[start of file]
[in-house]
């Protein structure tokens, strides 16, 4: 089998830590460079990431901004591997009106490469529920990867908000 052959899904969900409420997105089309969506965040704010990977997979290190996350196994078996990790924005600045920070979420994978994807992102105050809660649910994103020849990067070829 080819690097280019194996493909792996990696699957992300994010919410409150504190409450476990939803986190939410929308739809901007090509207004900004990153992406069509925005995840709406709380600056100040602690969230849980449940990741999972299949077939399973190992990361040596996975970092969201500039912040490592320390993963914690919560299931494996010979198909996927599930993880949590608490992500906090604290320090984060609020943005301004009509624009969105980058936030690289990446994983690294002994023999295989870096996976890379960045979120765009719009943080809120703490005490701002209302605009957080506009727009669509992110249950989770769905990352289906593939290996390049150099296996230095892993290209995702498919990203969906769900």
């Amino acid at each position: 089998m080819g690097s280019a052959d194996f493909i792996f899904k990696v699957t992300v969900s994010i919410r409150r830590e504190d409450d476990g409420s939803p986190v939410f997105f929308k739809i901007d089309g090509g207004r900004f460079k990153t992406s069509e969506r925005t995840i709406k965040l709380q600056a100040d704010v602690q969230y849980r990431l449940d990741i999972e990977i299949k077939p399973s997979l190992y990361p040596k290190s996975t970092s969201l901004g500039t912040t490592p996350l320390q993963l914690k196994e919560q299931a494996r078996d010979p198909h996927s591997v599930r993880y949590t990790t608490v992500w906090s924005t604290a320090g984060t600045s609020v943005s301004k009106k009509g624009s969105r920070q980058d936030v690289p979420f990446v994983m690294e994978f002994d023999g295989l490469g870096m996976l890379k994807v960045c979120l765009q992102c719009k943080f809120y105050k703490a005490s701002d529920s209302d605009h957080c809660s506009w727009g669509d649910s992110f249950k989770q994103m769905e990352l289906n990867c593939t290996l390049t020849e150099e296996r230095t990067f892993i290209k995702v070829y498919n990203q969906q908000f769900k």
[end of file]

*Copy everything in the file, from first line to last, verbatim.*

[in-house]
């Protein structure tokens, strides 16, 4: 089998830590460079990431901004591997009106490469529920990867908000 052959899904969900409420997105089309969506965040704010990977997979290190996350196994078996990790924005600045920070979420994978994807992102105050809660649910994103020849990067070829 080819690097280019194996493909792996990696699957992300994010919410409150504190409450476990939803986190939410929308739809901007090509207004900004990153992406069509925005995840709406709380600056100040602690969230849980449940990741999972299949077939399973190992990361040596996975970092969201500039912040490592320390993963914690919560299931494996010979198909996927599930993880949590608490992500906090604290320090984060609020943005301004009509624009969105980058936030690289990446994983690294002994023999295989870096996976890379960045979120765009719009943080809120703490005490701002209302605009957080506009727009669509992110249950989770769905990352289906593939290996390049150099296996230095892993290209995702498919990203969906769900």
């Amino acid at each position: 089998m080819g690097s280019a052959d194996f493909i792996f899904k990696v699957t992300v969900s994010i919410r409150r830590e504190d409450d476990g409420s939803p986190v939410f997105f929308k739809i901007d089309g090509g207004r900004f460079k990153t992406s069509e969506r925005t995840i709406k965040l709380q600056a100040d704010v602690q969230y849980r990431l449940d990741i999972e990977i299949k077939p399973s997979l190992y990361p040596k290190s996975t970092s969201l901004g500039t912040t490592p996350l320390q993963l914690k196994e919560q299931a494996r078996d010979p198909h996927s591997v599930r993880y949590t990790t608490v992500w906090s924005t604290a320090g984060t600045s609020v943005s301004k009106k009509g624009s969105r920070q980058d936030v690289p979420f990446v994983m690294e994978f002994d023999g295989l490469g870096m996976l890379k994807v960045c979120l765009q992102c719009k943080f809120y105050k703490a005490s701002d529920s209302d605009h957080c809660s506009w727009g669509d649910s992110f249950k989770q994103m769905e990352l289906n990867c593939t290996l390049t020849e150099e296996r230095t990067f892993i290209k995702v070829y498919n990203q969906q908000f769900k």